Iran claims to have 400 targets ready in the event of a US attack

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Media outlets visit one of the many impact sites created by the recent missile attacks at Al Asad Air Base, Iraq, Jan. 13, 2020.

Media outlets visit one of the many impact sites created by the recent missile attacks at Al Asad Air Base, Iraq, Jan. 13, 2020.

A senior Iranian military official claims that the country's elite Islamic Revolutionary Guards Corps had plans to attack 400 American targets across the Middle East if the U.S. retaliated against Iran for its attack on Al-Asad Air Base in Iraq in January.

“The day we attacked on Ain al-Asad, we thought the US forces would respond after 20 minutes, so we were ready to attack 400 American targets,” Brig. Gen. Amir Ali Hajizadeh, chief of the IRGC's Aerospace Force, told Iranian state media outlet Mehr News on Friday.

“Our plan was to attack 400 US targets if they responded," he added.

According to the Center for Strategic and International Studies's Missile Defense project, Iran's diverse arsenal of ballistic and cruise missiles can attain ranges of up to 2,000 km, making them capable of easily reaching U.S. military installations across the Middle East.

Iran's January ballistic missile attack on U.S. forces deployed to Al-Asad came in response to the Jan. 3 assassination of Maj. Gen. Qasem Soleimani, head of the IRGC's elite Quds Force, in a U.S. drone strike.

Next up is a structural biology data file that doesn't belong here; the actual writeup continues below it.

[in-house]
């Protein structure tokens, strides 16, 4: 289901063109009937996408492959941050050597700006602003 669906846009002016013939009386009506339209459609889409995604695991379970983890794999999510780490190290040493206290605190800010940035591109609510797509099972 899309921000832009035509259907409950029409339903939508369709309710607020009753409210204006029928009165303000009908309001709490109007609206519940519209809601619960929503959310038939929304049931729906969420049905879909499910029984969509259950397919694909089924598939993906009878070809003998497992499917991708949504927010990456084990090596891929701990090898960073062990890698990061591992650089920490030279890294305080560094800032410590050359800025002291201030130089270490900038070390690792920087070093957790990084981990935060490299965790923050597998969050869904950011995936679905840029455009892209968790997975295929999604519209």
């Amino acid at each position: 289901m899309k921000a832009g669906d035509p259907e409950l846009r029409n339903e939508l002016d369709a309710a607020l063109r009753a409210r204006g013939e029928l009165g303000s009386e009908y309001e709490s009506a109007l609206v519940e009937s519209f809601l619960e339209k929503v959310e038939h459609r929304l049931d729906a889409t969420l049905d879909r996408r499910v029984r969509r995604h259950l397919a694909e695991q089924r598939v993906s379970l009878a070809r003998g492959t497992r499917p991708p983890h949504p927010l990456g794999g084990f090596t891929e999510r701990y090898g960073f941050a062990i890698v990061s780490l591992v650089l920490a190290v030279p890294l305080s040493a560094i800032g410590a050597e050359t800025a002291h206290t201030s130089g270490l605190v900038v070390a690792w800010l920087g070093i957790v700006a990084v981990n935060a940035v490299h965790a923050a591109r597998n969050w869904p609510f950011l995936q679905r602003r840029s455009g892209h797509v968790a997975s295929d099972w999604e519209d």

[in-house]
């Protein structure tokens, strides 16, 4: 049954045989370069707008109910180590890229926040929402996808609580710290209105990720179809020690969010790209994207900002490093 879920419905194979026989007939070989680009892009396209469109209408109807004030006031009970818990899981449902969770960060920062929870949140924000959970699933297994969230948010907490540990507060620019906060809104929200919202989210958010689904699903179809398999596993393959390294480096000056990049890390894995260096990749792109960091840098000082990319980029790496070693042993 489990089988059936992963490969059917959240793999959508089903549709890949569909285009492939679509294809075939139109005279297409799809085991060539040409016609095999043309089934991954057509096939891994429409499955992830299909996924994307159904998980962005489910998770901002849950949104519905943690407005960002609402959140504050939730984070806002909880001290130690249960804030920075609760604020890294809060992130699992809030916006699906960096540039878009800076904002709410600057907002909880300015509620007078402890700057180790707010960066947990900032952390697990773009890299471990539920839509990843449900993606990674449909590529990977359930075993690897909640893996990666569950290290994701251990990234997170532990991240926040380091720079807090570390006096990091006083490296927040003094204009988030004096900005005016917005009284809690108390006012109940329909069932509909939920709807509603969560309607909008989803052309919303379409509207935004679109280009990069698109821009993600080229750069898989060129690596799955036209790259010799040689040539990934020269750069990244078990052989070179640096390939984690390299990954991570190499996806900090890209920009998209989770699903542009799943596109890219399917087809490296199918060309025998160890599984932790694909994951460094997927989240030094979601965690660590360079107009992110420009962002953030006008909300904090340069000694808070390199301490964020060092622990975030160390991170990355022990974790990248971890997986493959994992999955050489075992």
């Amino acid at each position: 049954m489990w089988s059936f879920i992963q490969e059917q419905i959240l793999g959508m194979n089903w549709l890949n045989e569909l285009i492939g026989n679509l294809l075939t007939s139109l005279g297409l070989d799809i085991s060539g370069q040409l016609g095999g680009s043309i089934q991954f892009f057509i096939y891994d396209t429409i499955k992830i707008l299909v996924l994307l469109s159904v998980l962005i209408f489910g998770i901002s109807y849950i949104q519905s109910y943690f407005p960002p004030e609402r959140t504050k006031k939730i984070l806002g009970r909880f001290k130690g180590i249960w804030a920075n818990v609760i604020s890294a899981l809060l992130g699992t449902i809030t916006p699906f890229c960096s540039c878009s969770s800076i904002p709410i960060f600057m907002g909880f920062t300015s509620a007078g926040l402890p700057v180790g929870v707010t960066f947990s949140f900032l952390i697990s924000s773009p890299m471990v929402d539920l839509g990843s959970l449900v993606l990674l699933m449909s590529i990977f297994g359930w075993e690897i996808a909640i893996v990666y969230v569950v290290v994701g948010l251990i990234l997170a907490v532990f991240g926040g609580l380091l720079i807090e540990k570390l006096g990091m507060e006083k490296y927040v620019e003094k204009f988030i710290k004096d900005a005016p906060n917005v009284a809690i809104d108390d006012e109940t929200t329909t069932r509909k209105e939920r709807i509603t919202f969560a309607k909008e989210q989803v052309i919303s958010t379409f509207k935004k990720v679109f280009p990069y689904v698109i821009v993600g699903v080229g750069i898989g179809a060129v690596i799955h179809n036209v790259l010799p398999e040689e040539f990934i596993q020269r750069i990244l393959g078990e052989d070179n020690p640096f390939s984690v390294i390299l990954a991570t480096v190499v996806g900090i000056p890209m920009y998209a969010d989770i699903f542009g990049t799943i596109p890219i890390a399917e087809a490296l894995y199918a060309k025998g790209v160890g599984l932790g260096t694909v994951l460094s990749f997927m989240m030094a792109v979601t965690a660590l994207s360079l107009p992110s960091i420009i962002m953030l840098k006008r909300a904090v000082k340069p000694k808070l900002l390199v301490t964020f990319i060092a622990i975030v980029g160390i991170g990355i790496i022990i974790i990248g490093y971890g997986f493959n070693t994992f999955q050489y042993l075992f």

President Donald Trump had stated in the immediate aftermath of the strike that any reprisal attacks for the death of Soleimani would result in the U.S. military striking 52 Iranian targets, one for each of the hostages Iran held for more than a year after seizing the U.S. embassy in Tehran in 1979.

While the ballistic missile attack on Al-Asad did not yield any fatalities, it resulted in more than 100 cases of traumatic brain injury among U.S. troops stationed there despite the fact that U.S. forces had several hours warning ahead of the attack.

Hajizadeh's comments to Mehr News came less than a week after Trump instructed the U.S. Navy to "destroy" any Iranian gunboats that harass U.S. ships in the Persian Gulf following an incident involving a swarm of nearly a dozen such watercraft harassing Navy and Coast Guard vessels operating there.

In the immediate aftermath of that incident, IRGC's top naval officer Adm. Ali Reza Tangsiri bragged that the paramilitary organization now possessed anti-ship missiles with a range of up to 700 kilometers in an obvious warning to the U.S. naval presence in the Persian Gulf.

Days later, IRGC chief Maj. Gen. Hossein Salami responded to Trump's directive with his own order that Iranian naval forces "destroy any American terrorist force in the Persian Gulf that threatens security of Iran's military or non-military ships."